Falstaff, Knoxville Opera, Tennessee Theatre, Knoxville, October 2023
My family didn’t attend the opera when I was young. We made the trek to Nashville a number of times to attend the Grand Ole Opry, but that’s about as close as we got. If your experience parallels mine, you might think opera isn’t for you. Fortunately for me, I’ve had the opportunity to attend and photograph most final dress rehearsals for each of Knoxville Opera’s productions in recent years and I’ve learned to love the form. Wednesday night I attended the final dress rehearsal for “Falstaff,” which Knoxville Opera presents tonight and Sunday.
The language barrier is often cited as a reason opera seems inscrutable. While it might be hard to follow from the libretto, often sung in Italian, I’ve realized I love listening to music in other languages. While the meaning might be obscured, the beauty comes through. With opera you’ve got a couple of major assists: First you can watch the action on stage for clues. That certainly helps, but if that isn’t enough, Knoxville Opera provides a handy translation running directly above the stage on a small, narrow screen.
Another impression I carried with me from my youthful ignorance included the idea that in opera everyone is depressed and then they die. Well . . . sometimes. Like real life, pathos is not hard to find in some operas. In others there are lots of laughs and generally happy endings. You can pick your style.
Some elements, however, almost always accompany a production. Beautiful or engaging sets and great costumes and makeup, for example, provide their own delights independent of the music or the storyline. Additionally, stunning vocal talent performing some of the world’s most beautiful music written by many of its greatest composers, is alone worth the price of a ticket.
The current production by Knoxville Opera features all of the above. “Falstaff” will leave you laughing and happy — no pathos here — and the score by Verdi, while not as melodic as some of his work, shines on its own. Spoiler: No one dies, everyone marries the right person, and everyone has a happy ending.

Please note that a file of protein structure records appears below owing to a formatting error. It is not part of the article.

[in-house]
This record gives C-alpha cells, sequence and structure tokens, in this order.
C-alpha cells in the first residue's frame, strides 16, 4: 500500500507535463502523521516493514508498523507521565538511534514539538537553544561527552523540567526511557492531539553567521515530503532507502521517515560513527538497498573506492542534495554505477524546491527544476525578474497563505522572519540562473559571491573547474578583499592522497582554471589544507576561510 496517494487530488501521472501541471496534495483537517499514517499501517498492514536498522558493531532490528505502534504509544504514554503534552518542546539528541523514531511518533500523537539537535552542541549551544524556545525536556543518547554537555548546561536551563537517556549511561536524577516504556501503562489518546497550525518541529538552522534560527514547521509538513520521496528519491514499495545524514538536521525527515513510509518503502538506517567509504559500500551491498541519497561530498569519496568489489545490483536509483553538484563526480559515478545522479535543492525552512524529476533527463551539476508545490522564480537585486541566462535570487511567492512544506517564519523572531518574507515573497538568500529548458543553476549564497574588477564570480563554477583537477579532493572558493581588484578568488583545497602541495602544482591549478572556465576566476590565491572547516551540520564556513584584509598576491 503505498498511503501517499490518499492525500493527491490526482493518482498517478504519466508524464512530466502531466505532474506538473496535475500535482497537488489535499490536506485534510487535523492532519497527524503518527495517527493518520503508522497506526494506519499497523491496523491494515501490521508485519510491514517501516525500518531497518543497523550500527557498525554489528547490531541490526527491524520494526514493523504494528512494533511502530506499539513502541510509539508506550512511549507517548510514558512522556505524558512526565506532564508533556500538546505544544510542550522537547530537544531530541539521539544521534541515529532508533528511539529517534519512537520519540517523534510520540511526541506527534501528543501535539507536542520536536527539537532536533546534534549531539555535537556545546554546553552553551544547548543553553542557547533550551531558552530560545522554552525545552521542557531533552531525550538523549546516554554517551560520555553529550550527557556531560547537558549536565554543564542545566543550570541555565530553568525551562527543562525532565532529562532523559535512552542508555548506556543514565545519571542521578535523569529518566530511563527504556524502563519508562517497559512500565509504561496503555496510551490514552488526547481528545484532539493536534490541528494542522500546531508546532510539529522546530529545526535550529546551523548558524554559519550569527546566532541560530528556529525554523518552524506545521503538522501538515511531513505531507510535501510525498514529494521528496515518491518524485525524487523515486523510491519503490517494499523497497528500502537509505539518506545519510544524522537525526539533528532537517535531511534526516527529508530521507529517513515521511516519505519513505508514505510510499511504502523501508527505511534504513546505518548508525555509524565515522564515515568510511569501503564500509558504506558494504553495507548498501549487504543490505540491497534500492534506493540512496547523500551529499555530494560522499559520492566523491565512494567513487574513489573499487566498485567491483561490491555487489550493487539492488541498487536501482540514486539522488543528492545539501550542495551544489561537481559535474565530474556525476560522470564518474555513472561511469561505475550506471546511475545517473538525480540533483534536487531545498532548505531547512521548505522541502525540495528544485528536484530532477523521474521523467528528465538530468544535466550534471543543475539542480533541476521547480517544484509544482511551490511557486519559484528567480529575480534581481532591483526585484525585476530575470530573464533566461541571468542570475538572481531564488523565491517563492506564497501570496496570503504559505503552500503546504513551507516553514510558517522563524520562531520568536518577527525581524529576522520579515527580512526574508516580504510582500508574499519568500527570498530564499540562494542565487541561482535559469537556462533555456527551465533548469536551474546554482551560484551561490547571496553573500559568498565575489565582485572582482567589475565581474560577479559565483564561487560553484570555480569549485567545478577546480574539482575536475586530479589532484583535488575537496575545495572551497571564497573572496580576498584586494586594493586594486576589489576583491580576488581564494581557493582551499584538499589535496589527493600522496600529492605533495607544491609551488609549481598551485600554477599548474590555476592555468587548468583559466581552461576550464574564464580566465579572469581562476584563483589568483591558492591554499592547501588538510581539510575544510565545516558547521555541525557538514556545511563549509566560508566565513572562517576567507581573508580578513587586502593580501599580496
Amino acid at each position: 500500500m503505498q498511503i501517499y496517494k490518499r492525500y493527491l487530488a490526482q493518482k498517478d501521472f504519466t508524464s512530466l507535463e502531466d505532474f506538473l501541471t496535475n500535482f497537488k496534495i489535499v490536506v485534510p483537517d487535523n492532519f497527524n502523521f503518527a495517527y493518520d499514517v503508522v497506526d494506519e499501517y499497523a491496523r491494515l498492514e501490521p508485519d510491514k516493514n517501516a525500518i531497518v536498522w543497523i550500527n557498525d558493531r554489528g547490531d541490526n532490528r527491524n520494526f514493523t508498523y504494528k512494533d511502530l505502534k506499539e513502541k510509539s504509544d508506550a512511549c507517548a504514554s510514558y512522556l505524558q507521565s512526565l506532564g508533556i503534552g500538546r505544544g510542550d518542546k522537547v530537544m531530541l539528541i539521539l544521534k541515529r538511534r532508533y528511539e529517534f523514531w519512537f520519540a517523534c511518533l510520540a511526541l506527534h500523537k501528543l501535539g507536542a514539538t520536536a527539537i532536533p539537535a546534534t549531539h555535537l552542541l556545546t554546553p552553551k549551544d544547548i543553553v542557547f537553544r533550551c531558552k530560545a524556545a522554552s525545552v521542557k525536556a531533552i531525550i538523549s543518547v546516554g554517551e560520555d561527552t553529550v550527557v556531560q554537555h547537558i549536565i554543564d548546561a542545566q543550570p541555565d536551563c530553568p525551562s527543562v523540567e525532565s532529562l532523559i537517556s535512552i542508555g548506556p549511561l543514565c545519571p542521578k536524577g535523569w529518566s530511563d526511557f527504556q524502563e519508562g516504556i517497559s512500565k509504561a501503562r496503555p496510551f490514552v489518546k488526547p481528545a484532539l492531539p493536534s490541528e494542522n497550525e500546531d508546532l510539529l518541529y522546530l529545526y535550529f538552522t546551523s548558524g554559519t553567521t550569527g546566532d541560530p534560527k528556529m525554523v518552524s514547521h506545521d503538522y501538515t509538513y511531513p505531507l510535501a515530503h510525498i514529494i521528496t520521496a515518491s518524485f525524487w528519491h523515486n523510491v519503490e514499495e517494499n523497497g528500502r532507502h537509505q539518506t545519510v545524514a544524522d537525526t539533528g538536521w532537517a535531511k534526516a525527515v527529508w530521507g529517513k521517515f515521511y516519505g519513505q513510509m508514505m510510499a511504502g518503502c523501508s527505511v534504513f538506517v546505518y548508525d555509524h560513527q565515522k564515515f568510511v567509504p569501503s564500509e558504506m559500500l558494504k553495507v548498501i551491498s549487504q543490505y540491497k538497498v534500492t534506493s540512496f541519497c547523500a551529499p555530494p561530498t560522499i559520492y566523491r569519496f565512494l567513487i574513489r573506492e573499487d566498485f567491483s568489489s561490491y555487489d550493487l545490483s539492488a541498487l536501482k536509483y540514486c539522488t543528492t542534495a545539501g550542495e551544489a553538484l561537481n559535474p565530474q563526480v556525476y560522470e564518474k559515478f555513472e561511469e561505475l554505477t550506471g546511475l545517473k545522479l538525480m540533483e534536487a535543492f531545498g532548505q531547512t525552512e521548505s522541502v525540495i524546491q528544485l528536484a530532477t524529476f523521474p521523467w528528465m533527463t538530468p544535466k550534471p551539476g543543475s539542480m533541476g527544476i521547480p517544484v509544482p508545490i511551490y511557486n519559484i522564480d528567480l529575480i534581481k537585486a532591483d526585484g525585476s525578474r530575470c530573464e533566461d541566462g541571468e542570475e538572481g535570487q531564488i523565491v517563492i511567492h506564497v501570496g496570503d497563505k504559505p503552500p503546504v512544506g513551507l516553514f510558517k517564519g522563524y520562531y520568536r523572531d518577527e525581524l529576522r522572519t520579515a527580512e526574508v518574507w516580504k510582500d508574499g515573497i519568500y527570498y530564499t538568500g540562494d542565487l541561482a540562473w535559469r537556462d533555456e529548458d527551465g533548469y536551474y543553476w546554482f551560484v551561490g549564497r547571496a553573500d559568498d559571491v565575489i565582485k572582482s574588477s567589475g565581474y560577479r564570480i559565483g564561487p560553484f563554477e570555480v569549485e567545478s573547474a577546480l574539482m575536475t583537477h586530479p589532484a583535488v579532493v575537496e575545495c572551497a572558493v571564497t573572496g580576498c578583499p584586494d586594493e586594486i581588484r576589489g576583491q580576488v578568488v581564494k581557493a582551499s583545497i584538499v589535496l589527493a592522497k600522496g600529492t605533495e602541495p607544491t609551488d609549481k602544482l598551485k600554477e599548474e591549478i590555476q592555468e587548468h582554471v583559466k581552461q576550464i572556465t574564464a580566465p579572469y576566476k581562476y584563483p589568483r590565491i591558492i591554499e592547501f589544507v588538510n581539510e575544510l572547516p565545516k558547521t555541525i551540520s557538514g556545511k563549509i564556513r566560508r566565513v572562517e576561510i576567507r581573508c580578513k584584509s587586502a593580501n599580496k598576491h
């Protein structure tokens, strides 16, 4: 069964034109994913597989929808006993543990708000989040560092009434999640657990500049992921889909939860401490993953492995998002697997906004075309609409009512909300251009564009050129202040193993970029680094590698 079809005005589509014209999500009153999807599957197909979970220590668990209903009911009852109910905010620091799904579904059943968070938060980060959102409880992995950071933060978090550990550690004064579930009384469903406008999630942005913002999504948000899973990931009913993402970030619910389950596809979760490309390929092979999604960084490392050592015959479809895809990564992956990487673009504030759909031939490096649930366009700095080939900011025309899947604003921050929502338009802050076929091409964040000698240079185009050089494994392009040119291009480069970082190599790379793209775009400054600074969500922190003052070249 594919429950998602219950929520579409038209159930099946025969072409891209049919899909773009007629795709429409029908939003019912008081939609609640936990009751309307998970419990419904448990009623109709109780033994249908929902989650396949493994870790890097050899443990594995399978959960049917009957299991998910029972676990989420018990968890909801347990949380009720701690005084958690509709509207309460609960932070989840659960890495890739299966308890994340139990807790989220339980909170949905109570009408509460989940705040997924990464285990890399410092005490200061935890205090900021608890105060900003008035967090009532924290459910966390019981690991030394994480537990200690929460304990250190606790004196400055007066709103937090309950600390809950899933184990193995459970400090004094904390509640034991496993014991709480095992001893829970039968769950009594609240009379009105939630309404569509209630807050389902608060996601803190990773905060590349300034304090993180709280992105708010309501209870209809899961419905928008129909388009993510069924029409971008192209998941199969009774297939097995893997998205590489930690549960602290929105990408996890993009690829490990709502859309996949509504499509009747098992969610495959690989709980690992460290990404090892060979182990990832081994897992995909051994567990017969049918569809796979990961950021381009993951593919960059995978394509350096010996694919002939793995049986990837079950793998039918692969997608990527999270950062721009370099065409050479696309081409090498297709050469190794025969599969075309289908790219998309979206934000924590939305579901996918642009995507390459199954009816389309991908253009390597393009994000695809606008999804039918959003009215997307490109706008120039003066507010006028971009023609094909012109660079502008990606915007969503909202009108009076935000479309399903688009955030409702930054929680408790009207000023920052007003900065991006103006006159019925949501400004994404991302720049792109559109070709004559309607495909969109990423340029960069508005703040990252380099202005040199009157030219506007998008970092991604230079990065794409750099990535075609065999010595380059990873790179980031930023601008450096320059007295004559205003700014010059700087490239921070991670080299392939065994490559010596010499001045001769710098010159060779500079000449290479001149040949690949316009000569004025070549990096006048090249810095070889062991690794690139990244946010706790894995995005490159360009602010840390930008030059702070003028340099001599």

Verdi debuted this, his final opera, in 1893 as he approached 80 years old. The libretto, written by Arrigo Boito, is an adaptation of Shakespeare’s The Merry Wives of Windsor, with a few scenes from Henry IV thrown in for good measure. The farce features an aging, very portly knight, John Falstaff, who attempts to seduce two married women in order to gain their husbands’ wealth. As the various parties plot to make the others look foolish, the end result is the entire cast proclaiming to one another “We are all fools, and we all laugh at each other.”
The work took three years to produce and its initial performance in Milan did not take the world by storm. It got a few other performances around the world and languished until the great Auturo Toscanini revived it at the Metropolitan Opera in New York City. Other conductors followed over the years, including Leonard Bernstein, and the work has become a standard.
The current performance features some names you might know from previous productions, as well as a few new ones. Dean Anthony is, once again, Stage Director, while Jorge Parodi serves as Conductor. Steven Condy, a seasoned veteran who spent two recent seasons with the Metropolitan Opera in New York City, plays the title role to great effect. Costa Rican actor and baritone Kevin Godinez fills the role of Ford. Other primary roles include Derek Stark (Fenton), Tori Patricia Franklin (Alice Ford), Renee Tatum (Dame Quickly), Rebekah Howell (Nanetta), John Overholt (Dr. Caius), Gregory Sliskovich (Bardolfo), James Robinson (Pistolo), and Eliza Bonet (Last seen here in Figaro 2023, Meg Page).
Tickets remain available for tonight and for Sunday afternoon and start at $25. Do yourself a solid. Check it out. Who knows? You may be a latent opera fan.
And if you love the luscious photos, take a deep dive below to the full set.